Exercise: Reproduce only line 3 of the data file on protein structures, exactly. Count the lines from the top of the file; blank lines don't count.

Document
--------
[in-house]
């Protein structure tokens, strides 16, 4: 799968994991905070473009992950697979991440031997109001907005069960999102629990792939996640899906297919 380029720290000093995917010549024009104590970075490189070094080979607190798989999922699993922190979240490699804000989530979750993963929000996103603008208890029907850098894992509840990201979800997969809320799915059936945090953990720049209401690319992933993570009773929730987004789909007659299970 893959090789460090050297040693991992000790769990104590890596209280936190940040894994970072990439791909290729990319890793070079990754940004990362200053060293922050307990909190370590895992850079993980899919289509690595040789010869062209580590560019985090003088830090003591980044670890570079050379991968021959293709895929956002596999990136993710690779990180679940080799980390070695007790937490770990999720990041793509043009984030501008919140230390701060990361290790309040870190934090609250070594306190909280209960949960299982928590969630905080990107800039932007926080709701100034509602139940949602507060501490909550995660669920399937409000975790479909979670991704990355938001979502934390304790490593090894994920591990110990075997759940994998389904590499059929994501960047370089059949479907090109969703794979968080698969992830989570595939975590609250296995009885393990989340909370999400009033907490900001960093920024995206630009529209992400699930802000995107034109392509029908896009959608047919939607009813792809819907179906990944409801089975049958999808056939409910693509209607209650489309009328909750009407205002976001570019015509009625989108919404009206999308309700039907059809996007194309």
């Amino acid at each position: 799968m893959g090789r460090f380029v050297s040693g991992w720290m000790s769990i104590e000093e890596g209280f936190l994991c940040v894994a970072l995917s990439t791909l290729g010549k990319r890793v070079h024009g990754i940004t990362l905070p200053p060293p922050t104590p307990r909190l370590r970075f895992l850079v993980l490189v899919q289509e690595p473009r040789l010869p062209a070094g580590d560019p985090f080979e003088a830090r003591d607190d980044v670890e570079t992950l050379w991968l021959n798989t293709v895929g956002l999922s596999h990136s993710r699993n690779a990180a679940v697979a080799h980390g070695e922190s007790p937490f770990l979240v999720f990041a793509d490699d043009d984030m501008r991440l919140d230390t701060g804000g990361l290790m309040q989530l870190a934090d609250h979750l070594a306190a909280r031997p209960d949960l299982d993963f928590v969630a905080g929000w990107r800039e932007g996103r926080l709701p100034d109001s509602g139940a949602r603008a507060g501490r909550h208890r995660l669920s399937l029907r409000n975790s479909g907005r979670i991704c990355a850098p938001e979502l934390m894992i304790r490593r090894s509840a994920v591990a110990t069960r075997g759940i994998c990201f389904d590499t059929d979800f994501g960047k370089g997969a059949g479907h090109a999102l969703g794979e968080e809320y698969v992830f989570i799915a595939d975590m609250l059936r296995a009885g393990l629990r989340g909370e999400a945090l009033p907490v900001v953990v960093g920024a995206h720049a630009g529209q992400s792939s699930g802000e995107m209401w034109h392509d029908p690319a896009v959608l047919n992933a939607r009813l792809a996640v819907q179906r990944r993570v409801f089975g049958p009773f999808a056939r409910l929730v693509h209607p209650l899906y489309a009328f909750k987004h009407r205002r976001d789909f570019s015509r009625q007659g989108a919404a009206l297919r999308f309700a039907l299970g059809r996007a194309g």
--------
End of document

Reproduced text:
């Amino acid at each position: 799968m893959g090789r460090f380029v050297s040693g991992w720290m000790s769990i104590e000093e890596g209280f936190l994991c940040v894994a970072l995917s990439t791909l290729g010549k990319r890793v070079h024009g990754i940004t990362l905070p200053p060293p922050t104590p307990r909190l370590r970075f895992l850079v993980l490189v899919q289509e690595p473009r040789l010869p062209a070094g580590d560019p985090f080979e003088a830090r003591d607190d980044v670890e570079t992950l050379w991968l021959n798989t293709v895929g956002l999922s596999h990136s993710r699993n690779a990180a679940v697979a080799h980390g070695e922190s007790p937490f770990l979240v999720f990041a793509d490699d043009d984030m501008r991440l919140d230390t701060g804000g990361l290790m309040q989530l870190a934090d609250h979750l070594a306190a909280r031997p209960d949960l299982d993963f928590v969630a905080g929000w990107r800039e932007g996103r926080l709701p100034d109001s509602g139940a949602r603008a507060g501490r909550h208890r995660l669920s399937l029907r409000n975790s479909g907005r979670i991704c990355a850098p938001e979502l934390m894992i304790r490593r090894s509840a994920v591990a110990t069960r075997g759940i994998c990201f389904d590499t059929d979800f994501g960047k370089g997969a059949g479907h090109a999102l969703g794979e968080e809320y698969v992830f989570i799915a595939d975590m609250l059936r296995a009885g393990l629990r989340g909370e999400a945090l009033p907490v900001v953990v960093g920024a995206h720049a630009g529209q992400s792939s699930g802000e995107m209401w034109h392509d029908p690319a896009v959608l047919n992933a939607r009813l792809a996640v819907q179906r990944r993570v409801f089975g049958p009773f999808a056939r409910l929730v693509h209607p209650l899906y489309a009328f909750k987004h009407r205002r976001d789909f570019s015509r009625q007659g989108a919404a009206l297919r999308f309700a039907l299970g059809r996007a194309g």